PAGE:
Gouda features a lightly beige-coloured body, and is made using milk from either sheep, cows or goats. It has a sweet and nutty flavour, often with a light and mild aroma. As it ages, flavours become more piquant and the texture crystallises. Pair with a slightly bitter beer or a deep red wine.
Halloumi is a white cheese from Cyprus made of a blend of sheep and goats’ milk (sometimes with cows’ milk thrown in too). Like feta, halloumi is usually brined in a salty solution, giving it an unmistakably tangy taste. Its firm structure lends itself to cooking in large pieces for stand-alone eating, and its high melting point means it can hold up to grilling or frying without losing its shape.
This in-between category is home to cheeses that are soft but not gooey. Semi-soft cheese has a higher moisture content, generally between 36 per cent and 45 per cent, and undergo an average aging process. For this reason, semi-soft cheeses usually keep all the fresh milk flavours. The texture is firm - but not hard - and pliable, although it can vary from semi-firm to very firm.
Originally made from the milk of water buffalo, today, mozzarella is also made from cow’s milk. The fresh, milky flavour makes it the perfect pizza cheese, and perfect in a Caprese salad or sandwich.
This cheese is known for its traditional basket weave pattern that’s pressed on the rind. Depending on aging time, Manchego cheese can take on a variety of flavours, from fruity and tangy to caramel and nutty. Eat Manchego cheese with thinly sliced cold cuts, dates or apples to bring out its flavour.
Muenster is a smooth, moist cheese that varies in intensity, from mild to sharp. And because of its incredible melting properties, Muenster is perfect in mac ‘n cheese, burgers, and grilled cheese sandwiches.
Soft cheeses offer a highly rich and unique taste, flavour, and aroma to every cheese connoisseur out there. These are known for their amazingly mild taste and creamy, moist, and buttery textures that just seem to melt in the mouth. The biggest difference is that soft cheeses are usually not aged so they are able to retain all the moisture, unlike hard cheeses. It’s also important to note that soft cheeses need to be eaten within their assigned time periods (since they are not supposed to be aged), and eating them afterwards can increase your risk of salmonella poisoning. This is especially important to note for pregnant women.
• Cream Cheese
Cream cheese is a soft, mild-tasting cheese with a high-fat content. Because it is not naturally matured, cream cheese is supposed to be enjoyed fresh, used as frosting or baked into a cheesecake, which sets it apart from other soft cheeses. One can also make many different flavours of cream cheese, from basil to berry. For the savoury lovers, cream cheese can be used as stuffing in baked mushrooms and chicken.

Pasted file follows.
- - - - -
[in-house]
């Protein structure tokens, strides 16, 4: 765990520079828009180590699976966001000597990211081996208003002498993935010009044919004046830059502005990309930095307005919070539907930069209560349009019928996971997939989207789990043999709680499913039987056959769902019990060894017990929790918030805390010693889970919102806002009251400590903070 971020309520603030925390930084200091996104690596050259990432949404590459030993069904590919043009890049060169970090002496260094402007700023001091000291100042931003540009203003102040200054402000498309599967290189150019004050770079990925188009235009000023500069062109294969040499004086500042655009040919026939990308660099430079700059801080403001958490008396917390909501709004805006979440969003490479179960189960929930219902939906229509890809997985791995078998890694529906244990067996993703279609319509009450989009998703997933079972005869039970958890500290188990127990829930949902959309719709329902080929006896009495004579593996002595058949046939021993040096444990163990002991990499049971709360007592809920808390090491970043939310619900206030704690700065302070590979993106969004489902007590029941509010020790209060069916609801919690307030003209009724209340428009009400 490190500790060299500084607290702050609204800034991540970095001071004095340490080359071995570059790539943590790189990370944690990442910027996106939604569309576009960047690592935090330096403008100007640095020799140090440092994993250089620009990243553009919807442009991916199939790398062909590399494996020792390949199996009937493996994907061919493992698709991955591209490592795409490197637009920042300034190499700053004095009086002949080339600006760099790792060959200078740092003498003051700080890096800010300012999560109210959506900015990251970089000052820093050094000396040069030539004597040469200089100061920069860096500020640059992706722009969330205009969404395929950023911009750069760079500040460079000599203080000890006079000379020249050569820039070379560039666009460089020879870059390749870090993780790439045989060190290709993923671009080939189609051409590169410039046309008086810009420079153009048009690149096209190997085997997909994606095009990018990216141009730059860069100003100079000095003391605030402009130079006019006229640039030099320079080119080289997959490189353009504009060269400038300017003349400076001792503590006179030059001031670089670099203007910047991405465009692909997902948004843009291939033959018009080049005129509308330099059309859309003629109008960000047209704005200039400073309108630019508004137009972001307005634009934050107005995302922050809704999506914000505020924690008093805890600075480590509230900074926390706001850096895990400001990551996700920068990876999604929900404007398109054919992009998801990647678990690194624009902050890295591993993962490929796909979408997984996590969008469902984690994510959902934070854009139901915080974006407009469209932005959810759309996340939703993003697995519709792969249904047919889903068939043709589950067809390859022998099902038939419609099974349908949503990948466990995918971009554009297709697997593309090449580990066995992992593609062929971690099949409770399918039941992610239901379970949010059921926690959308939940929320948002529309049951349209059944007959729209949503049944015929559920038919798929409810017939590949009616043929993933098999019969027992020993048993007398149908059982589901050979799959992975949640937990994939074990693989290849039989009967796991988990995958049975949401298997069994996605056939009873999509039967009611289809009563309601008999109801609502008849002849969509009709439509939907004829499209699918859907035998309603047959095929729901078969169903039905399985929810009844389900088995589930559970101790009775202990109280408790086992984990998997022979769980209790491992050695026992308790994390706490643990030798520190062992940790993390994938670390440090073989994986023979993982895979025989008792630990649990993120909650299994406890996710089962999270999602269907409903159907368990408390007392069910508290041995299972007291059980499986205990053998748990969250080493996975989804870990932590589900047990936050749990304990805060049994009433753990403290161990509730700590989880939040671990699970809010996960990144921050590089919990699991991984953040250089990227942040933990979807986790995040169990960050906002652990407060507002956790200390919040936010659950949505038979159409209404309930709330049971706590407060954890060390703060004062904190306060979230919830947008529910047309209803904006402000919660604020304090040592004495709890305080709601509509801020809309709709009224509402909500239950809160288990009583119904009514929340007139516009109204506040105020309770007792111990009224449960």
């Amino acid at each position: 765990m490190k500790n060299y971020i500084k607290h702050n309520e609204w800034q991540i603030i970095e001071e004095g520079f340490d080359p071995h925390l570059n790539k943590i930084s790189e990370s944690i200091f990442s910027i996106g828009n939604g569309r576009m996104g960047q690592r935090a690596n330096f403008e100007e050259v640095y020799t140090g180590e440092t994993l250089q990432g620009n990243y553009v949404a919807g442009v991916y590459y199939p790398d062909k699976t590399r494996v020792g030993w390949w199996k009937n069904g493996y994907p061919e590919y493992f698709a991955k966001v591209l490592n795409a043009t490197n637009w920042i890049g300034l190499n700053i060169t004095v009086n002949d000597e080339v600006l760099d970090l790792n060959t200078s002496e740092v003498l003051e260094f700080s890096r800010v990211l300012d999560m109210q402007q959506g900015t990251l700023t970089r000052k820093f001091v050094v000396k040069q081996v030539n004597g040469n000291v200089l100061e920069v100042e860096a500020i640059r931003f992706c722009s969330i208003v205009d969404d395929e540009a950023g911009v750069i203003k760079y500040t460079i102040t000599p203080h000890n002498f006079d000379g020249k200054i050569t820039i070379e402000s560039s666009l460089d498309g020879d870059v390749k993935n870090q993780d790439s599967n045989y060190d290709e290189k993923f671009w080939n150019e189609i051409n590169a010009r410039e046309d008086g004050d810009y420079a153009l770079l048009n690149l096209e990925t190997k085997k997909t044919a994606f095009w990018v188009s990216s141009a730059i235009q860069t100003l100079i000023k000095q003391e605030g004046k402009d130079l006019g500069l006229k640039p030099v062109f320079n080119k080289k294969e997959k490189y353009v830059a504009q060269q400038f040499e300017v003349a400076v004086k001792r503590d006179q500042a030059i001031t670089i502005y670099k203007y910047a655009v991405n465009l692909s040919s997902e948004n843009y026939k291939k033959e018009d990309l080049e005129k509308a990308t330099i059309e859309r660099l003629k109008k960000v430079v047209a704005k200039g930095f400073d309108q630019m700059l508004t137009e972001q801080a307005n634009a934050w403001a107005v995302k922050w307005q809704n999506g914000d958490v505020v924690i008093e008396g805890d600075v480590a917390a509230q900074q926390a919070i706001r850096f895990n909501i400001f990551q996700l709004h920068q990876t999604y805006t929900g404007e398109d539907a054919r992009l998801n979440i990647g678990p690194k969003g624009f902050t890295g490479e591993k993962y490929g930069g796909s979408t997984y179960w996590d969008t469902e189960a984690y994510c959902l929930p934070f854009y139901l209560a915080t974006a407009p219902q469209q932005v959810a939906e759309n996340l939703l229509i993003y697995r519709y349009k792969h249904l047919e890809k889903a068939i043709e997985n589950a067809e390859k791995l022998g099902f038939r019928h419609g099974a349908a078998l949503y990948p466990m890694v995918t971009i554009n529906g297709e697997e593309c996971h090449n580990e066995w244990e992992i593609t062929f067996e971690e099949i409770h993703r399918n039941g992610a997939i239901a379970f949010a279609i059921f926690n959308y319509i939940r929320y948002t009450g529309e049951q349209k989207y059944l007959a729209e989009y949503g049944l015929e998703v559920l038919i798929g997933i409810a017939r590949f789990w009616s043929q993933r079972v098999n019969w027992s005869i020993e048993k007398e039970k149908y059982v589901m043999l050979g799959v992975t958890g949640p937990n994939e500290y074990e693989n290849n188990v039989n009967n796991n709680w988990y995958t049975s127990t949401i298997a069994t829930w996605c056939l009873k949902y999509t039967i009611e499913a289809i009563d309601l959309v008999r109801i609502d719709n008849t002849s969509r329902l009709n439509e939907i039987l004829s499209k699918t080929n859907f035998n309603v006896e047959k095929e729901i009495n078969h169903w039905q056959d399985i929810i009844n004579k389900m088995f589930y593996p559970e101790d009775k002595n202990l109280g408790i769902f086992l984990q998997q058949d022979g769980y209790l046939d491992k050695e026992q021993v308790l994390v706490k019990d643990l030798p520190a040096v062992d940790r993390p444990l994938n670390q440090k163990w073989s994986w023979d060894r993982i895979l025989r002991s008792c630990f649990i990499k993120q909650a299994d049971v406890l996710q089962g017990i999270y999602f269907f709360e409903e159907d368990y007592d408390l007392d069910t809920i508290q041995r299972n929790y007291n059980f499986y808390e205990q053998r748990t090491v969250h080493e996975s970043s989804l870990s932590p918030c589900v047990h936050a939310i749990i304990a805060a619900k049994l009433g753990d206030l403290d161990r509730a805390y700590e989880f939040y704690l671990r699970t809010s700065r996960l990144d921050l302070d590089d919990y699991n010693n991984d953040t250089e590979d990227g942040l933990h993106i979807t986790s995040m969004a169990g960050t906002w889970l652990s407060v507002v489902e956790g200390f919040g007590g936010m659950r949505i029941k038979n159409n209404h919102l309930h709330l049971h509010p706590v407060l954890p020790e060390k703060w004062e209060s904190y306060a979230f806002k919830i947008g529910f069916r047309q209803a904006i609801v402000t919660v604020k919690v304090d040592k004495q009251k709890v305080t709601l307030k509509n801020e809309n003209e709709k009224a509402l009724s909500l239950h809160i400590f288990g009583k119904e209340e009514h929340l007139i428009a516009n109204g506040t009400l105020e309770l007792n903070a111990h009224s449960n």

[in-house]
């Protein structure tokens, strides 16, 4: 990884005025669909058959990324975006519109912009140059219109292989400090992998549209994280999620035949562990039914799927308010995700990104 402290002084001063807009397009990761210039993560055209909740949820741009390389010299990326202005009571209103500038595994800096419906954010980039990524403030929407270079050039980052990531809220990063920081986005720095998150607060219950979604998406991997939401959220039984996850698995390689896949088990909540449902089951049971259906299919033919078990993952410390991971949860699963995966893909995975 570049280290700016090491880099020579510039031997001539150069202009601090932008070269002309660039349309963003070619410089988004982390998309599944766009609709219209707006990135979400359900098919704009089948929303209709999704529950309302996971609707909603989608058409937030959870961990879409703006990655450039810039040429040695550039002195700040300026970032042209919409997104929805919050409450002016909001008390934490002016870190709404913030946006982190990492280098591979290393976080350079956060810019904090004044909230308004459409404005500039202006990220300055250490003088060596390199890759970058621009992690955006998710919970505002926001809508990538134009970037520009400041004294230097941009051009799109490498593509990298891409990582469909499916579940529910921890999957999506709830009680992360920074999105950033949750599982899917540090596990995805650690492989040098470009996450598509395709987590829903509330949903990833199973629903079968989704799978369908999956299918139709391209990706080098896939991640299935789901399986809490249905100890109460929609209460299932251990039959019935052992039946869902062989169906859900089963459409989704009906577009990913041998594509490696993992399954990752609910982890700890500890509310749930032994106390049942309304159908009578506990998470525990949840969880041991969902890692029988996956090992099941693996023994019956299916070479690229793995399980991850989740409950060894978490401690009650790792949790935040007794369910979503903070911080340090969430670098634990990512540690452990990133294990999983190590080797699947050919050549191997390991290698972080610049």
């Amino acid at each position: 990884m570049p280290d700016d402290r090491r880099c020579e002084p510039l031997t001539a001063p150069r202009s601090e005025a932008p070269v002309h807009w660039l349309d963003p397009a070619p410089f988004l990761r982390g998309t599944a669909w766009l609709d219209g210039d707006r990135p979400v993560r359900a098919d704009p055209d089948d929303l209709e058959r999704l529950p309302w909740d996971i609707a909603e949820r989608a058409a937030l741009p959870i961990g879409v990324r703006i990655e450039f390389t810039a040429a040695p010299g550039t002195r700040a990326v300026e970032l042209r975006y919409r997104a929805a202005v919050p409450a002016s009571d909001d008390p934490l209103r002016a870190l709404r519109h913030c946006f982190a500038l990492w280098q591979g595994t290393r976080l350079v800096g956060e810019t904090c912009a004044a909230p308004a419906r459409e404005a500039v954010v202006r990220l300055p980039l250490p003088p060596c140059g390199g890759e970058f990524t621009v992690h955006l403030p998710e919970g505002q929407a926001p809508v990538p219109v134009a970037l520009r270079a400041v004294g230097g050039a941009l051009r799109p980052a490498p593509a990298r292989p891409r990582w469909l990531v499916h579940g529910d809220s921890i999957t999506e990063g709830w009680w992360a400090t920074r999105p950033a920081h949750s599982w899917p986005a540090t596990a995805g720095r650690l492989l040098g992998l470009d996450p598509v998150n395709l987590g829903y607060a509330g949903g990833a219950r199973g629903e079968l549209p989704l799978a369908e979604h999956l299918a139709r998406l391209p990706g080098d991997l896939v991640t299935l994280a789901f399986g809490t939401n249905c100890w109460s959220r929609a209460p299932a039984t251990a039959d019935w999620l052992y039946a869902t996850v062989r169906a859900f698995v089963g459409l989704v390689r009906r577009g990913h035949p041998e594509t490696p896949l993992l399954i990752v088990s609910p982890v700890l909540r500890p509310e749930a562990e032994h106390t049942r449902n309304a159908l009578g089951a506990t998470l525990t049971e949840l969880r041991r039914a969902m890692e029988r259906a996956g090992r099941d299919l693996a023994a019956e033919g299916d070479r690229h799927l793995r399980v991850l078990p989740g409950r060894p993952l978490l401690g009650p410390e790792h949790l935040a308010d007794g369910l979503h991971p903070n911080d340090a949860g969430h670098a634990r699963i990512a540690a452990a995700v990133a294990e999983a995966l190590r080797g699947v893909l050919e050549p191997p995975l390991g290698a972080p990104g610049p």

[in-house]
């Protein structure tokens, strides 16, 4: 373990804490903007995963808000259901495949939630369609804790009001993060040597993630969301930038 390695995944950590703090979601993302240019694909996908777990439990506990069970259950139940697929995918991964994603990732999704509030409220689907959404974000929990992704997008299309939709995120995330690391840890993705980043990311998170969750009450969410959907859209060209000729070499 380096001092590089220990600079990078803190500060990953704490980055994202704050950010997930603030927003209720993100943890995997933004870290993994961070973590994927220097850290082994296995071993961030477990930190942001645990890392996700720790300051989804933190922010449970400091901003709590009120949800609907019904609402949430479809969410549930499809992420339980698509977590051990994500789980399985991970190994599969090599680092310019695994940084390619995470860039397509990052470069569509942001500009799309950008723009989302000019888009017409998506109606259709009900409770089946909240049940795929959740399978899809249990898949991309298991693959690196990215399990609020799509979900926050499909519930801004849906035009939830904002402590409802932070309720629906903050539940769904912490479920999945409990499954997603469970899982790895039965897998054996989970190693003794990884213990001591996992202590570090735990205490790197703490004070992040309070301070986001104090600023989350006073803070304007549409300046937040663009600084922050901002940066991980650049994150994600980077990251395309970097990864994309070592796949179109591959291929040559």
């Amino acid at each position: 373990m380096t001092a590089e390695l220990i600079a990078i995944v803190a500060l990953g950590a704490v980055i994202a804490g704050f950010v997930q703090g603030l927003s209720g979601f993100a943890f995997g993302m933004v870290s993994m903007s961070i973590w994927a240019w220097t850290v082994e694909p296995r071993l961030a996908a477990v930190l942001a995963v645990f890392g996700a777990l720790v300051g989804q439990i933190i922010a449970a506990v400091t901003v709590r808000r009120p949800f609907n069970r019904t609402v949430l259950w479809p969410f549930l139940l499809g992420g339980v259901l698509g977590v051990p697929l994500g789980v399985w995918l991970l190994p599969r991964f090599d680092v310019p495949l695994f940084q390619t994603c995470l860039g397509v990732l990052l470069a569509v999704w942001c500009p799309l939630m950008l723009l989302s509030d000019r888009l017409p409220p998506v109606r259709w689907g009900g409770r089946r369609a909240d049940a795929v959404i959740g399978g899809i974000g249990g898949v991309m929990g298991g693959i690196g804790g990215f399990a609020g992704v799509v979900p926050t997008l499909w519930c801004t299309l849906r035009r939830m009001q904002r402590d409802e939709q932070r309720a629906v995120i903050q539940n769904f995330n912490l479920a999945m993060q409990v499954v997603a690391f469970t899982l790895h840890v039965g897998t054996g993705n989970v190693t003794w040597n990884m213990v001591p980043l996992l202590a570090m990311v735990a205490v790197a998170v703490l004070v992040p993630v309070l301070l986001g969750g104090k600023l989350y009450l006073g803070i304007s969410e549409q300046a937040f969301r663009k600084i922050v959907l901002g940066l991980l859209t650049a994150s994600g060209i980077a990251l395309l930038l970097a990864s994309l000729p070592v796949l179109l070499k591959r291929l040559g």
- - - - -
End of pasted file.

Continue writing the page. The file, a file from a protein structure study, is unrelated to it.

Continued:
Ricotta is a fresh Italian cheese that is made from the whey leftover from sheep, cow, goat, or buffalo milk during the production of cheese. The sweet, fluffy cheese has a light consistency. Ricotta is a perfect addition to toast, pasta filling or classic desserts.
This French cheese is beloved for its creamy, rich texture, and earthy flavour that makes everything taste better. It has a soft, bloomy, edible rind of white mould. Brie is traditionally made from cow's milk but can also be made from goat's milk. Brie is a welcome addition to a cheeseboard and is best enjoyed served at room temperature accompanied by fruit, nuts, baguette slices, and crackers. Brie also bakes well, either alone or wrapped in pastry; serve it with bread and fruit.
Feta is a pickled curd cheese that has a salty and tangy taste enhanced by the brine solution. The texture, which can be extremely creamy, or crumbly dry, depends on the age. Upon maturation of two months, feta is sold in blocks submerged in the brine. The cheese can be used a table cheese or melted on a traditional Greek salad, spanakopita, pizza, or pie. It tastes delicious with olive oil, roasted red peppers, and nuts. Though feta is usually made from a combination of goat’s milk and sheep’s milk, many stores today sell both goat’s milk feta and sheep’s milk feta.